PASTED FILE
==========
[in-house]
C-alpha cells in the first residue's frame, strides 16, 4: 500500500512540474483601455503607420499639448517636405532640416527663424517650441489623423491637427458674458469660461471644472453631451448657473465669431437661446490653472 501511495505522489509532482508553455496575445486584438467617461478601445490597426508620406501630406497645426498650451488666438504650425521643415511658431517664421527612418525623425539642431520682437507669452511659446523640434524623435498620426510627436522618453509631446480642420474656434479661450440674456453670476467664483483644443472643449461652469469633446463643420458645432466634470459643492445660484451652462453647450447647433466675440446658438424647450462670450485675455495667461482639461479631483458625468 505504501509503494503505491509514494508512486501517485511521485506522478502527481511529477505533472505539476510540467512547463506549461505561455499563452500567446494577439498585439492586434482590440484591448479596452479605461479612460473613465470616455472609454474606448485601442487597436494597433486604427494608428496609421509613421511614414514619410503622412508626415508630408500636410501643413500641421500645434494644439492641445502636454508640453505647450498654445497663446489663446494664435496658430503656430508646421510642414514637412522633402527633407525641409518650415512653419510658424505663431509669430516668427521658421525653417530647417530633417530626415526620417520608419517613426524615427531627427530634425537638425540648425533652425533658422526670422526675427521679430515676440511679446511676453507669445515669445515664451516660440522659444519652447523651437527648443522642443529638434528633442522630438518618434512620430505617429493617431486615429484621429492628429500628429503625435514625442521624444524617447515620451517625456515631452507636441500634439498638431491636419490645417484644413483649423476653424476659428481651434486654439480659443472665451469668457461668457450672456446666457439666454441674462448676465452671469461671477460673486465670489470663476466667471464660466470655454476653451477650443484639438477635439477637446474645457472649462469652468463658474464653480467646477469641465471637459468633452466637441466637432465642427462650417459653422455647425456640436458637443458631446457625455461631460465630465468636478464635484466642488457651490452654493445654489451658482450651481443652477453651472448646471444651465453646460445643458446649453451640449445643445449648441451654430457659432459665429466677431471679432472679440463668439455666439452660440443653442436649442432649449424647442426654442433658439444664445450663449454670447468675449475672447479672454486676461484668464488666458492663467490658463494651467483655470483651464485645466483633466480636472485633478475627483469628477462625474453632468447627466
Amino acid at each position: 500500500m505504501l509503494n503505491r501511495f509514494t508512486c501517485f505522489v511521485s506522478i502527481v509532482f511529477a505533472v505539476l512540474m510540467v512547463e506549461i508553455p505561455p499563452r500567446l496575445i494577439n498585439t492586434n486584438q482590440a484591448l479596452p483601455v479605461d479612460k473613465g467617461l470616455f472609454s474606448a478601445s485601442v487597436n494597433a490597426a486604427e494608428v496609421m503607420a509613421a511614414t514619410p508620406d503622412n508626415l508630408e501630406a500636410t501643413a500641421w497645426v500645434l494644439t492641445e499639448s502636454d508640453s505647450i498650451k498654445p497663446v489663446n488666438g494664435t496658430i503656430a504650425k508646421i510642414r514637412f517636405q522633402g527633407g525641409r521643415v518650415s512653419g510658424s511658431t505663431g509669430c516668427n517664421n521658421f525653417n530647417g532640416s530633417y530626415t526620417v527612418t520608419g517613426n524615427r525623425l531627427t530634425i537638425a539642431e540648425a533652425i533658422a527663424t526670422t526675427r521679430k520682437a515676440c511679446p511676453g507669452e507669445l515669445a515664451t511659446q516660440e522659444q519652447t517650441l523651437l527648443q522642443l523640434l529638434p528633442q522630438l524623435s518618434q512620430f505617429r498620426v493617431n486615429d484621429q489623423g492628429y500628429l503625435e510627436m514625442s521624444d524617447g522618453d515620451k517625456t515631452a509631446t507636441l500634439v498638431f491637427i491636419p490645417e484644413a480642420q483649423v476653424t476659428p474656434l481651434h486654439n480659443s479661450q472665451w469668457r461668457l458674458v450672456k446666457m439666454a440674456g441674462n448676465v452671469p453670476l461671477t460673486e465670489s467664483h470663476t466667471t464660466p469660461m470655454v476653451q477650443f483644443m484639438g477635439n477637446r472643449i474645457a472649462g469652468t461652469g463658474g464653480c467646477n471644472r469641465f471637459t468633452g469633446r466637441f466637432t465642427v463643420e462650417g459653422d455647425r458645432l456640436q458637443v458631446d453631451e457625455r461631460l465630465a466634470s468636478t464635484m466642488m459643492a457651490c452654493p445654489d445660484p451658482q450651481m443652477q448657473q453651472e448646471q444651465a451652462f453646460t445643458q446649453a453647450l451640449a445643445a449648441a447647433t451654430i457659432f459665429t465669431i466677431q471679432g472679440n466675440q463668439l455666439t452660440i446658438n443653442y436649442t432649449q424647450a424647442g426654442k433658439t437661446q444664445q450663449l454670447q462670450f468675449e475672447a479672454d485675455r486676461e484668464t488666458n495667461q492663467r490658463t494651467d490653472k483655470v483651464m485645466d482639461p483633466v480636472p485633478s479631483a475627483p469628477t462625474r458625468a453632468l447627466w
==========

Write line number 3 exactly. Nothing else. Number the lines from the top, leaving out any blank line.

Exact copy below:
Amino acid at each position: 500500500m505504501l509503494n503505491r501511495f509514494t508512486c501517485f505522489v511521485s506522478i502527481v509532482f511529477a505533472v505539476l512540474m510540467v512547463e506549461i508553455p505561455p499563452r500567446l496575445i494577439n498585439t492586434n486584438q482590440a484591448l479596452p483601455v479605461d479612460k473613465g467617461l470616455f472609454s474606448a478601445s485601442v487597436n494597433a490597426a486604427e494608428v496609421m503607420a509613421a511614414t514619410p508620406d503622412n508626415l508630408e501630406a500636410t501643413a500641421w497645426v500645434l494644439t492641445e499639448s502636454d508640453s505647450i498650451k498654445p497663446v489663446n488666438g494664435t496658430i503656430a504650425k508646421i510642414r514637412f517636405q522633402g527633407g525641409r521643415v518650415s512653419g510658424s511658431t505663431g509669430c516668427n517664421n521658421f525653417n530647417g532640416s530633417y530626415t526620417v527612418t520608419g517613426n524615427r525623425l531627427t530634425i537638425a539642431e540648425a533652425i533658422a527663424t526670422t526675427r521679430k520682437a515676440c511679446p511676453g507669452e507669445l515669445a515664451t511659446q516660440e522659444q519652447t517650441l523651437l527648443q522642443l523640434l529638434p528633442q522630438l524623435s518618434q512620430f505617429r498620426v493617431n486615429d484621429q489623423g492628429y500628429l503625435e510627436m514625442s521624444d524617447g522618453d515620451k517625456t515631452a509631446t507636441l500634439v498638431f491637427i491636419p490645417e484644413a480642420q483649423v476653424t476659428p474656434l481651434h486654439n480659443s479661450q472665451w469668457r461668457l458674458v450672456k446666457m439666454a440674456g441674462n448676465v452671469p453670476l461671477t460673486e465670489s467664483h470663476t466667471t464660466p469660461m470655454v476653451q477650443f483644443m484639438g477635439n477637446r472643449i474645457a472649462g469652468t461652469g463658474g464653480c467646477n471644472r469641465f471637459t468633452g469633446r466637441f466637432t465642427v463643420e462650417g459653422d455647425r458645432l456640436q458637443v458631446d453631451e457625455r461631460l465630465a466634470s468636478t464635484m466642488m459643492a457651490c452654493p445654489d445660484p451658482q450651481m443652477q448657473q453651472e448646471q444651465a451652462f453646460t445643458q446649453a453647450l451640449a445643445a449648441a447647433t451654430i457659432f459665429t465669431i466677431q471679432g472679440n466675440q463668439l455666439t452660440i446658438n443653442y436649442t432649449q424647450a424647442g426654442k433658439t437661446q444664445q450663449l454670447q462670450f468675449e475672447a479672454d485675455r486676461e484668464t488666458n495667461q492663467r490658463t494651467d490653472k483655470v483651464m485645466d482639461p483633466v480636472p485633478s479631483a475627483p469628477t462625474r458625468a453632468l447627466w